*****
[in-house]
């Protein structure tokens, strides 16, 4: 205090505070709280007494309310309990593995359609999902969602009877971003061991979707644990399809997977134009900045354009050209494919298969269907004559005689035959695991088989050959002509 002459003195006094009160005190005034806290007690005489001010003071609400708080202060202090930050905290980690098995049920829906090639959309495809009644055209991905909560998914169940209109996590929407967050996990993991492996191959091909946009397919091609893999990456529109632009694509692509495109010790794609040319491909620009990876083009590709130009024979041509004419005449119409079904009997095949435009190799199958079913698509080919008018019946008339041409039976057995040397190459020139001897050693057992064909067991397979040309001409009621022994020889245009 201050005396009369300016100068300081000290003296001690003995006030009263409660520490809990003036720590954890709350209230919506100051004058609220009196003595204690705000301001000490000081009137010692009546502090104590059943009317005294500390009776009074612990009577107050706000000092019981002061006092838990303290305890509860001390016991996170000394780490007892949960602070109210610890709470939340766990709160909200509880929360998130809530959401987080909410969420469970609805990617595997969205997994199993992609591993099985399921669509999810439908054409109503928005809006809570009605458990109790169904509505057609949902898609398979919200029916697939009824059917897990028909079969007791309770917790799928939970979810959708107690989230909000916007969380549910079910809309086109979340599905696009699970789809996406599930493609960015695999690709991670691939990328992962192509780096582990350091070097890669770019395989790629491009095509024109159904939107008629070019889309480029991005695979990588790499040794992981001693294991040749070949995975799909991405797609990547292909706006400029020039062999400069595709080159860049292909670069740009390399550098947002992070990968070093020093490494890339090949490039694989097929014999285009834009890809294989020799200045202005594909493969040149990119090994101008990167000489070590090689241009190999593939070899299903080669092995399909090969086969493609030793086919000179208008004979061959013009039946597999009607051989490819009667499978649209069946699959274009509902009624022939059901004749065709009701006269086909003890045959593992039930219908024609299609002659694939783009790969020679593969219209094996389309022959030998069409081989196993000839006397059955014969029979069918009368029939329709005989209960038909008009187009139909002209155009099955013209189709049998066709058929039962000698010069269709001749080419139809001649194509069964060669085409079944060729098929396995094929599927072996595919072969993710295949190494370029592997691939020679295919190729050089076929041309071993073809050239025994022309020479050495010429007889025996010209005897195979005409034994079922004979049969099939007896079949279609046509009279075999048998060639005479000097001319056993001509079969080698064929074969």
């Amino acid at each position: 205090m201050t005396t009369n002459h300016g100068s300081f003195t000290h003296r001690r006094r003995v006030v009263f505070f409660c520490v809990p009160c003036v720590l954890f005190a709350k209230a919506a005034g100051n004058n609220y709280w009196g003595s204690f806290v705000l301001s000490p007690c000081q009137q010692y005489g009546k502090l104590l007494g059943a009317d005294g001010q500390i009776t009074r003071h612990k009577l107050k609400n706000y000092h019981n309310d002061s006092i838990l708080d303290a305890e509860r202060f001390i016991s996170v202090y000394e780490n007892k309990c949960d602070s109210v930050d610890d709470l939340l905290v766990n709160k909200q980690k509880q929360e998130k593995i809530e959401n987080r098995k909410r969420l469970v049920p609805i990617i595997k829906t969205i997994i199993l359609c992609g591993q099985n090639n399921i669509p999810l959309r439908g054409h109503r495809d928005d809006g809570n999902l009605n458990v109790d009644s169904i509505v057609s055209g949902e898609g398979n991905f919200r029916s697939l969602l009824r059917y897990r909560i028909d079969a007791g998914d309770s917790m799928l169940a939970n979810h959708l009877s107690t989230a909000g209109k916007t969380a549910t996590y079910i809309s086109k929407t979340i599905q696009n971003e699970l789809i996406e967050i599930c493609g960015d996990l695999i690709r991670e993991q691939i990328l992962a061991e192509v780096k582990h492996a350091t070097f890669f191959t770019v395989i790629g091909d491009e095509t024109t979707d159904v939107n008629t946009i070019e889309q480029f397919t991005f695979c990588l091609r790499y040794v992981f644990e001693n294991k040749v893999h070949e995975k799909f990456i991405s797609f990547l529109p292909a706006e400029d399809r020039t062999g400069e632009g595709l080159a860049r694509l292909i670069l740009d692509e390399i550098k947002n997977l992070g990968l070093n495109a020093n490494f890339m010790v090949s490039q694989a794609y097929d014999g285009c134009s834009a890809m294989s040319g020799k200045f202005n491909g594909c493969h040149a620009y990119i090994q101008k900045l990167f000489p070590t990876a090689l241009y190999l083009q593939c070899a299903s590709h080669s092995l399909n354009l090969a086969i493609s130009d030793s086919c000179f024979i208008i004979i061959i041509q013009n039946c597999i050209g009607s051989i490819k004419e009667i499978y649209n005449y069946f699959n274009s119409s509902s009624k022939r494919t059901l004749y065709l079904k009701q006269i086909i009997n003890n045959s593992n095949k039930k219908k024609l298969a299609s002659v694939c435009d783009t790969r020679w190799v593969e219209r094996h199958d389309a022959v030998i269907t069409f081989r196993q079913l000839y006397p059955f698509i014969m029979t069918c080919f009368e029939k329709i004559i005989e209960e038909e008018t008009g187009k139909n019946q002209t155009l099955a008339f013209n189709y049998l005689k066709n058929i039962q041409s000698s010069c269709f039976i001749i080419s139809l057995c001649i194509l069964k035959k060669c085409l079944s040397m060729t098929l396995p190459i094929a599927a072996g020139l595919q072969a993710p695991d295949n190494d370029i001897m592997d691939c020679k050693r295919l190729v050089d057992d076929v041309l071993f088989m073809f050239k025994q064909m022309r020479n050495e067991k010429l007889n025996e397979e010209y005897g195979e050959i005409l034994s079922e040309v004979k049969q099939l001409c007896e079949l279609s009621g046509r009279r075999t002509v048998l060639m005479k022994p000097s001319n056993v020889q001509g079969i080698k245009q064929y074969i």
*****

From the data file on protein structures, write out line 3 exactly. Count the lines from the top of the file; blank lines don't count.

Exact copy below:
């Amino acid at each position: 205090m201050t005396t009369n002459h300016g100068s300081f003195t000290h003296r001690r006094r003995v006030v009263f505070f409660c520490v809990p009160c003036v720590l954890f005190a709350k209230a919506a005034g100051n004058n609220y709280w009196g003595s204690f806290v705000l301001s000490p007690c000081q009137q010692y005489g009546k502090l104590l007494g059943a009317d005294g001010q500390i009776t009074r003071h612990k009577l107050k609400n706000y000092h019981n309310d002061s006092i838990l708080d303290a305890e509860r202060f001390i016991s996170v202090y000394e780490n007892k309990c949960d602070s109210v930050d610890d709470l939340l905290v766990n709160k909200q980690k509880q929360e998130k593995i809530e959401n987080r098995k909410r969420l469970v049920p609805i990617i595997k829906t969205i997994i199993l359609c992609g591993q099985n090639n399921i669509p999810l959309r439908g054409h109503r495809d928005d809006g809570n999902l009605n458990v109790d009644s169904i509505v057609s055209g949902e898609g398979n991905f919200r029916s697939l969602l009824r059917y897990r909560i028909d079969a007791g998914d309770s917790m799928l169940a939970n979810h959708l009877s107690t989230a909000g209109k916007t969380a549910t996590y079910i809309s086109k929407t979340i599905q696009n971003e699970l789809i996406e967050i599930c493609g960015d996990l695999i690709r991670e993991q691939i990328l992962a061991e192509v780096k582990h492996a350091t070097f890669f191959t770019v395989i790629g091909d491009e095509t024109t979707d159904v939107n008629t946009i070019e889309q480029f397919t991005f695979c990588l091609r790499y040794v992981f644990e001693n294991k040749v893999h070949e995975k799909f990456i991405s797609f990547l529109p292909a706006e400029d399809r020039t062999g400069e632009g595709l080159a860049r694509l292909i670069l740009d692509e390399i550098k947002n997977l992070g990968l070093n495109a020093n490494f890339m010790v090949s490039q694989a794609y097929d014999g285009c134009s834009a890809m294989s040319g020799k200045f202005n491909g594909c493969h040149a620009y990119i090994q101008k900045l990167f000489p070590t990876a090689l241009y190999l083009q593939c070899a299903s590709h080669s092995l399909n354009l090969a086969i493609s130009d030793s086919c000179f024979i208008i004979i061959i041509q013009n039946c597999i050209g009607s051989i490819k004419e009667i499978y649209n005449y069946f699959n274009s119409s509902s009624k022939r494919t059901l004749y065709l079904k009701q006269i086909i009997n003890n045959s593992n095949k039930k219908k024609l298969a299609s002659v694939c435009d783009t790969r020679w190799v593969e219209r094996h199958d389309a022959v030998i269907t069409f081989r196993q079913l000839y006397p059955f698509i014969m029979t069918c080919f009368e029939k329709i004559i005989e209960e038909e008018t008009g187009k139909n019946q002209t155009l099955a008339f013209n189709y049998l005689k066709n058929i039962q041409s000698s010069c269709f039976i001749i080419s139809l057995c001649i194509l069964k035959k060669c085409l079944s040397m060729t098929l396995p190459i094929a599927a072996g020139l595919q072969a993710p695991d295949n190494d370029i001897m592997d691939c020679k050693r295919l190729v050089d057992d076929v041309l071993f088989m073809f050239k025994q064909m022309r020479n050495e067991k010429l007889n025996e397979e010209y005897g195979e050959i005409l034994s079922e040309v004979k049969q099939l001409c007896e079949l279609s009621g046509r009279r075999t002509v048998l060639m005479k022994p000097s001319n056993v020889q001509g079969i080698k245009q064929y074969i």